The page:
A wide heterogeneity characterises the timing of independent house-
hold formations across both European countries and Italian regions.
This paper analyses the determinants of this variability and the extent
to which it depends on the economic environment. Income uncertainty,
driven mainly by labour market conditions, leads to an option value
associated with living with parents and strengthens the precautionary
motive for saving. The negative evect of uncertainty is even widened by
credit rationing, since constrained agents cannot spread negative im-
pact out over time. Moreover, if borrowing is constrained, co-residence
with parents eases consumption smoothing when income increases over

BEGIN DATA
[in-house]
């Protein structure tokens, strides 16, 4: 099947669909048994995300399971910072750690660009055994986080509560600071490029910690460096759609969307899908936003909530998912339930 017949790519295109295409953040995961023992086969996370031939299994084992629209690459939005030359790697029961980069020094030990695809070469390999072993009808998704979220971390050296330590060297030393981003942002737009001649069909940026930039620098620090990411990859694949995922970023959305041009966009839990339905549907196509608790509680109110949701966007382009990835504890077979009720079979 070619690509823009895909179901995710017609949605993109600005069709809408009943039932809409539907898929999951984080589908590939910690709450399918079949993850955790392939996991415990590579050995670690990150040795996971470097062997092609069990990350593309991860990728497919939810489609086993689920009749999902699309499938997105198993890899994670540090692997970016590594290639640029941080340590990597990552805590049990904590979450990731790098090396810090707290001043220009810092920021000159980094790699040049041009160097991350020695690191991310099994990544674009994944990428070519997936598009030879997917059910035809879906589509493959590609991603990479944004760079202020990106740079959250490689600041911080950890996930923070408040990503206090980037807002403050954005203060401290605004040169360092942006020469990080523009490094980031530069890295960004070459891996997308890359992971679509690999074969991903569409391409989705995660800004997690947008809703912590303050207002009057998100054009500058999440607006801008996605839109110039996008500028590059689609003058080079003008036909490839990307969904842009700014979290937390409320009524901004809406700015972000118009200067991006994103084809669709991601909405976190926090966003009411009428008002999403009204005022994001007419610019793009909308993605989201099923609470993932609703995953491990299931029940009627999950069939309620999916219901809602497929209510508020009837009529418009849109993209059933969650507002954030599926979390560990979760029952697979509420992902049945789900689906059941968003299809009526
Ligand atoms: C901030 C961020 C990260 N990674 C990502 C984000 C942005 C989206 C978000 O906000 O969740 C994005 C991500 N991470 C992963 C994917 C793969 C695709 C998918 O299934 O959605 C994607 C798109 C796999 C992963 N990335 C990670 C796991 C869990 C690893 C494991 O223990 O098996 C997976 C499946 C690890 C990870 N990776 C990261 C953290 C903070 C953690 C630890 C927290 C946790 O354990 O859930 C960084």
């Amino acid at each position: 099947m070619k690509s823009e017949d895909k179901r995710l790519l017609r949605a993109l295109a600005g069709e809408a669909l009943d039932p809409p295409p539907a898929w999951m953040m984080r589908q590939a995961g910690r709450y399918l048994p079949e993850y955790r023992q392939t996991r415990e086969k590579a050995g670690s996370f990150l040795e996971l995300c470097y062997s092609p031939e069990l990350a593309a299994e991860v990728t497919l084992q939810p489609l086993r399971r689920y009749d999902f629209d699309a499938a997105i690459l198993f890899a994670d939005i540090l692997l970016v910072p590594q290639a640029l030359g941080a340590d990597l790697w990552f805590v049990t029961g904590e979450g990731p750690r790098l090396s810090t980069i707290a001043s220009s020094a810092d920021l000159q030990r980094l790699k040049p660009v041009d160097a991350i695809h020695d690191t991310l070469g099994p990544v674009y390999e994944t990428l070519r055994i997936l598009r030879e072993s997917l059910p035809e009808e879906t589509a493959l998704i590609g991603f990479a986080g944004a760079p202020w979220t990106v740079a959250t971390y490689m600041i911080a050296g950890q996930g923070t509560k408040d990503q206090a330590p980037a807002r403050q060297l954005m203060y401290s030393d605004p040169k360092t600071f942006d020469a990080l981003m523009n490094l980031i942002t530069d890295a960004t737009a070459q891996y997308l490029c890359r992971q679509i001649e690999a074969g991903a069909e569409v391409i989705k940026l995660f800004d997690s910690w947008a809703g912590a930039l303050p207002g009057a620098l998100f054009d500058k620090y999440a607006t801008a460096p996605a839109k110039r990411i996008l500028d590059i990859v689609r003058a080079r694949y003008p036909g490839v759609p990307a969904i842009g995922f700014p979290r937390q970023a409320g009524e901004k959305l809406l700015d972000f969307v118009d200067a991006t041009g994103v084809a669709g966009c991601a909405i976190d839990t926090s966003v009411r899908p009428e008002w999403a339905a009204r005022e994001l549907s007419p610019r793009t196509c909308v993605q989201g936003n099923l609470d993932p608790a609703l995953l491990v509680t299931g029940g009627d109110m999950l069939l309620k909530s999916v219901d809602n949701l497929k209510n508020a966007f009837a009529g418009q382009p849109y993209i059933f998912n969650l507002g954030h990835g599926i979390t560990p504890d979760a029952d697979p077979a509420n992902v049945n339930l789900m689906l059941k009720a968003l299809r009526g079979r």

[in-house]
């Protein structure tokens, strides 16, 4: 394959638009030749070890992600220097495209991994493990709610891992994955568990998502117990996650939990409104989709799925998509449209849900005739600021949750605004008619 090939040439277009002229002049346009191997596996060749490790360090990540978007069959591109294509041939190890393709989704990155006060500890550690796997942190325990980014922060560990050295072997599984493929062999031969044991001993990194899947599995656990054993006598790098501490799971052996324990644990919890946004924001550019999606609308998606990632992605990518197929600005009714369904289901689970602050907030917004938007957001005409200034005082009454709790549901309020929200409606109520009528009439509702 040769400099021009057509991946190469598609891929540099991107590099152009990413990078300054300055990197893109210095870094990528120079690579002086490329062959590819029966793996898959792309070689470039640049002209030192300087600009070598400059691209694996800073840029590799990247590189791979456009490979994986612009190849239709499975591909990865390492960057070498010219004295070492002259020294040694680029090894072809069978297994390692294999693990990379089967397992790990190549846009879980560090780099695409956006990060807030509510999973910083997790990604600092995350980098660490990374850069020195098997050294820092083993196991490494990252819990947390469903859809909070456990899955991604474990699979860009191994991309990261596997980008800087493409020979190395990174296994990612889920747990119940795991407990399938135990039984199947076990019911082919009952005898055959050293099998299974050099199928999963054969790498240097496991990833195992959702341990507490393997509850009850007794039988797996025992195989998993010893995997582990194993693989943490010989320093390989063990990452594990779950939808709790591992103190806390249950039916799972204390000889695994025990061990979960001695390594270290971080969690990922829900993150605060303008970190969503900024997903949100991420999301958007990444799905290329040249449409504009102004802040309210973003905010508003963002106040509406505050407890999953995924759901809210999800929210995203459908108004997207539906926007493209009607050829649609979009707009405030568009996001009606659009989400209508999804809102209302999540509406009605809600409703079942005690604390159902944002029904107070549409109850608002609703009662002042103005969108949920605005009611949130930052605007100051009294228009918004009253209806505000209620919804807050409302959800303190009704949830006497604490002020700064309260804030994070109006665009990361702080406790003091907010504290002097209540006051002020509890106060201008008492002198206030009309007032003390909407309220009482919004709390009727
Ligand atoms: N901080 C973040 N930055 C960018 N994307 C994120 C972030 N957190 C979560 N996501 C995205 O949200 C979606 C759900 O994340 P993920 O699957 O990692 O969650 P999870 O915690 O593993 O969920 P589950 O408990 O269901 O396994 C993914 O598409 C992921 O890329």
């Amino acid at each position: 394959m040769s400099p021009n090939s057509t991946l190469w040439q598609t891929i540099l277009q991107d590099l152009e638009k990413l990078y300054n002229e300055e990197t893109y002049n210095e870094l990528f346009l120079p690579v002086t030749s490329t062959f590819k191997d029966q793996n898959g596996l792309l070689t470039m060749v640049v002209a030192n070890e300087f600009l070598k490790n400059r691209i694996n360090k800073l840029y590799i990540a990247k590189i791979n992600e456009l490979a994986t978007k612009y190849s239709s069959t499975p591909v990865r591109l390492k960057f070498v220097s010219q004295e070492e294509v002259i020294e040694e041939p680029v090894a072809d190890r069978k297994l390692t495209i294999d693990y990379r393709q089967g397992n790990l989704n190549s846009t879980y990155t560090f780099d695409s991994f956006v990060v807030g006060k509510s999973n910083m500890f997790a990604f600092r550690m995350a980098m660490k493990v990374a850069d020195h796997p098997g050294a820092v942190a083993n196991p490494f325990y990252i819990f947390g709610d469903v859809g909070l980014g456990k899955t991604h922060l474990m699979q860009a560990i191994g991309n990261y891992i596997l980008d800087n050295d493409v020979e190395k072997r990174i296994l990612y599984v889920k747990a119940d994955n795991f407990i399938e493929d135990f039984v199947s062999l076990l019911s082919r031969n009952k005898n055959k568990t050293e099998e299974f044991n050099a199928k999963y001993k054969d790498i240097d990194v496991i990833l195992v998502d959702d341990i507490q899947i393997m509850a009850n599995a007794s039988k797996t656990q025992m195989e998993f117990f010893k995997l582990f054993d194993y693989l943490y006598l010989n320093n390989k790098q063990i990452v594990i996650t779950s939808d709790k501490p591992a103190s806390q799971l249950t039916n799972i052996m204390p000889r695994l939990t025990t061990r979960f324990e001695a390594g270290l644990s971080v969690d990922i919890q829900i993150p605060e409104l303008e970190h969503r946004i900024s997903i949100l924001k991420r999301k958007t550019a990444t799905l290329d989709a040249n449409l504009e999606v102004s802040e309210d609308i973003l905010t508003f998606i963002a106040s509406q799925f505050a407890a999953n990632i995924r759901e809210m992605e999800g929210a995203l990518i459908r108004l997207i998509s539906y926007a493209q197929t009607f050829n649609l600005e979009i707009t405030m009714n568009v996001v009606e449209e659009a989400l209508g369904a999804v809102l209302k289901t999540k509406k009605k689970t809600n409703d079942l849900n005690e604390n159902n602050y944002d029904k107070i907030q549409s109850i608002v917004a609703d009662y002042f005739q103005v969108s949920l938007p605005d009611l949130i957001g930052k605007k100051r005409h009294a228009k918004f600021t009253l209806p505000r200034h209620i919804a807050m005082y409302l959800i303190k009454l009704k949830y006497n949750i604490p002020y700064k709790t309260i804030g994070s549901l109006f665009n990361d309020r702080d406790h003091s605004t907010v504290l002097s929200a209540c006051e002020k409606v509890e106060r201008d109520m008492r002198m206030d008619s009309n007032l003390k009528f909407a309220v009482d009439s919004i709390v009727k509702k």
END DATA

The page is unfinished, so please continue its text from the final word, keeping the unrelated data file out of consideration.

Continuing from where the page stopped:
the life cycle and fosters wealth accumulation to face moving costs.
Nest leaving is jointly analysed with marriage choice: Personal and
market characteristics are allowed to have diverent impacts on the
probability of being single or married. The empirical analysis is based
on the Bank of Italy's Survey on Household Income andWealth (SHIW)
and exploits regional heterogeneity in local market conditions to assess
these characteristics' evects on youth living arrangements. The results
show the economic environment has a relevant impact on the house-
hold membership of young adults.
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